The North Herts Secondary Centre was established in 1976/77 when Brian Frederick (Divisional Education Officer) became concerned about the lack of provision for disaffected young people in the 14-16 age range who were out of school and difficult to place.
Following consultation with the Secondary Headteachers it was decided to set up the Centre. This was housed in the Hitchin Youth Centre Building in Walsworth Road Hitchin that was owned by the Hitchin Youth Trust but organised by the Local Authority.
Sally Zoltowski was appointed teacher in charge with support of one other teacher. The Secondary Centre was given a cupboard as all teaching materials had to be locked up as the Youth Club met at night. The Centre opened with 4 young people well known to schools and Social Services. The tuition was supported by work experience and a link with the College.
There was the opportunity for the Secondary Centre to have their own premises when the Teachers Centre in Gernon Road moved to the former Fearnhill School Building (Old Grammar School) on the Broadway Letchworth. This happened at the end of 1979 and the Secondary Centre considered themselves in "heaven" with their own kitchen facilities and a base for activities.
The teaching room consisted of one large room, with tables round the side. Each corner was designated as a different "classroom". There was no formal timetable as such. Students would move from corner to corner or stay with a particular teacher all day, depending on relationships and their individual timetable. Each student had an individual timetable which was discussed with the staff and students.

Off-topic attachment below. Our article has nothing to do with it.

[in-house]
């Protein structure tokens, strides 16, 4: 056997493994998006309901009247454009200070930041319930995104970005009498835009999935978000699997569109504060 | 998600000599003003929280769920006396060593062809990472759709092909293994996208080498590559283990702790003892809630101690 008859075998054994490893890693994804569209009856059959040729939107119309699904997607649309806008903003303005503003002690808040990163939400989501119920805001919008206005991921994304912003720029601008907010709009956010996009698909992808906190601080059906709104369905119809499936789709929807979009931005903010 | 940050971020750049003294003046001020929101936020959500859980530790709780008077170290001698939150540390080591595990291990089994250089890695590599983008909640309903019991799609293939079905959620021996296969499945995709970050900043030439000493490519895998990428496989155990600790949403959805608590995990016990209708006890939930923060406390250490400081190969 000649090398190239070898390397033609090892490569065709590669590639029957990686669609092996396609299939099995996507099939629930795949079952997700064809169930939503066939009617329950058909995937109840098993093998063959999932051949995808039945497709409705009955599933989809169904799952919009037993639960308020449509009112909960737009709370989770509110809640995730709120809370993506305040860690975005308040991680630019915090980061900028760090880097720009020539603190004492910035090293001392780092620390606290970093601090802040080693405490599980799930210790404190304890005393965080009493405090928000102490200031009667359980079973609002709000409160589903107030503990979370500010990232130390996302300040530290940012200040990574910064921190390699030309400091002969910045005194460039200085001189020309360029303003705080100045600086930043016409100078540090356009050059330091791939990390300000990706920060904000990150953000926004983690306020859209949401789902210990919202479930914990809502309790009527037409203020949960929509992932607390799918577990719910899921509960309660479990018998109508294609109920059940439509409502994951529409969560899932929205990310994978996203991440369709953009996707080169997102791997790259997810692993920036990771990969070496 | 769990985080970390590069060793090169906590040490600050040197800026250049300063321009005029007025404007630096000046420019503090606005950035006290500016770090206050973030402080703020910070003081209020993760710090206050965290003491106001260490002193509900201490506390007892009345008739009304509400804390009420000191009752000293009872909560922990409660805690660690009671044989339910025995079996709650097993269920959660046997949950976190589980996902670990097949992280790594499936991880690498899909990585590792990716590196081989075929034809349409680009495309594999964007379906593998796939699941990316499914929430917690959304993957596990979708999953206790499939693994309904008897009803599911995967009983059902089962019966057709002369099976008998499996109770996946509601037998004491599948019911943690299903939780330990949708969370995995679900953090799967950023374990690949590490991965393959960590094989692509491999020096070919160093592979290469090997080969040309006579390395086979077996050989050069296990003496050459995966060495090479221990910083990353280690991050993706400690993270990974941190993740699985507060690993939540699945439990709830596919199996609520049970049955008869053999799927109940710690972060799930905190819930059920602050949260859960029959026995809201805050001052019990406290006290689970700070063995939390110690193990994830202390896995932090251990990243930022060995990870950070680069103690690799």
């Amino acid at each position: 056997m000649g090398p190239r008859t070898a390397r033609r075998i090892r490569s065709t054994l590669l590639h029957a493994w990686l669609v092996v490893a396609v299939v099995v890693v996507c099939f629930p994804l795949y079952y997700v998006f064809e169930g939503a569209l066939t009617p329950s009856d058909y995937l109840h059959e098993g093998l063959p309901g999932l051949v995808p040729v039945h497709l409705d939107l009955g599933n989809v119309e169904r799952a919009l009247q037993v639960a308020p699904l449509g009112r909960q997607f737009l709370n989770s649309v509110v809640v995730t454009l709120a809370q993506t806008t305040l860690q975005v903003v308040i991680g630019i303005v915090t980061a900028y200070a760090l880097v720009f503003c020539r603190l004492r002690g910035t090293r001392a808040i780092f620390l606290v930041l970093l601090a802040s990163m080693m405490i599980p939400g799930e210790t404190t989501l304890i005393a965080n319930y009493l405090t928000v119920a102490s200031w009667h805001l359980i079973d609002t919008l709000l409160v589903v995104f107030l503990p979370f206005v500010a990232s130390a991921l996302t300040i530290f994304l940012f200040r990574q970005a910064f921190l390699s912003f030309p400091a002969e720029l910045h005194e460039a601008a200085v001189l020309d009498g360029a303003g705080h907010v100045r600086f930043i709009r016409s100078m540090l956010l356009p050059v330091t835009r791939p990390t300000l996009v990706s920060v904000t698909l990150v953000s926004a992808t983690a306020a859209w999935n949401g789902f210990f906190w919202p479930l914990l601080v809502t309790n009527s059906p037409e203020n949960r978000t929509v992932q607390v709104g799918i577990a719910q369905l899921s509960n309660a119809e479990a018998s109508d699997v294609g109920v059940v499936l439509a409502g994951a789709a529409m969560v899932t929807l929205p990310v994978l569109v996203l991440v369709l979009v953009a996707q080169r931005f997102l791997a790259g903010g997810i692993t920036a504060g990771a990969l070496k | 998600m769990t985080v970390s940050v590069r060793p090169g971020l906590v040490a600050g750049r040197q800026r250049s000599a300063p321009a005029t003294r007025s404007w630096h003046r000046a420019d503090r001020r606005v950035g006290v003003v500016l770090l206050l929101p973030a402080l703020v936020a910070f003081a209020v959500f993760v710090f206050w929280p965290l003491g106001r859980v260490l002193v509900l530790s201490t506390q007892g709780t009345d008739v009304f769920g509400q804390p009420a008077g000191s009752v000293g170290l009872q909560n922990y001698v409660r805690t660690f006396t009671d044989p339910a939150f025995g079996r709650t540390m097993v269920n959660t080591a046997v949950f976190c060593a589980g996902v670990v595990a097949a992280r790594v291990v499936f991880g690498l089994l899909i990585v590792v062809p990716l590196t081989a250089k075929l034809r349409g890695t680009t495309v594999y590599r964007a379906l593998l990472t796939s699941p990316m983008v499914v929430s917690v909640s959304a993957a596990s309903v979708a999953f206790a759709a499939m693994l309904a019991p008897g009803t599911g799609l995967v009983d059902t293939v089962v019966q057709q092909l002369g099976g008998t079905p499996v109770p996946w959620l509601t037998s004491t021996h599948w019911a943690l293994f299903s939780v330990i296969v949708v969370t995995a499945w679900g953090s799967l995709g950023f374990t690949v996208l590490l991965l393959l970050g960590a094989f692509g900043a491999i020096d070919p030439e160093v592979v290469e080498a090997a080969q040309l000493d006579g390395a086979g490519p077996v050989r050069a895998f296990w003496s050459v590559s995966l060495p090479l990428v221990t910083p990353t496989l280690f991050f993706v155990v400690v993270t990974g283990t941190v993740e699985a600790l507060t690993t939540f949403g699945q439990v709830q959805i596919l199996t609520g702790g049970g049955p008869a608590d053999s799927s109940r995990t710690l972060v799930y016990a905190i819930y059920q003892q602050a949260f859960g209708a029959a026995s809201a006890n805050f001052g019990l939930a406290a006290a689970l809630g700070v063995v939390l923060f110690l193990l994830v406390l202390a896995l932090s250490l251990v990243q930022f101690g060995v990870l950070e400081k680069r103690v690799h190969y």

The Divisional Education Office was coming to an end with restructuring of the County Education Service. The Council now declared they wanted their hut back and the hunt was on for new premises. The Children’s Home at Briar Patch had been empty for two or three years and as there was a shortage of other suitable buildings the Centre moved into their new premises in 1992.
A Management Committee was formed including: Fred Peacock who worked tirelessly in the background for the Centre; Rhona Tutt, Head of a local special school; Sally Edwards, the head of Hitchin Girls School; John Legg from the Priory School; and some officers from County Hall. This gave the Centre some representation across the board. At this stage the Education Welfare Service became involved and Martin Greenwood sat on the majority of Admission Panels until the end of 2002 when he retired, he also served on the Management Committee for ten years. This had a very positive effect on the running of the Centre within the County structure.
The number on roll was nominally up to 40, but a limit was set at 30 due to the size of the building and students were limited to those from North Herts and Stevenage.
Students and teachers could now move forward with the qualifications they were achieving, such as the Unit Award scheme and some modular GCSE’s
Life at Briar Patch, The Secondary Centre was extremely fulfilling. With approximately 32 students, 8 students in four groups and one teacher per group we were kept busy.
At the end of 1997 Julie Vernon-Hamilton became the head teacher.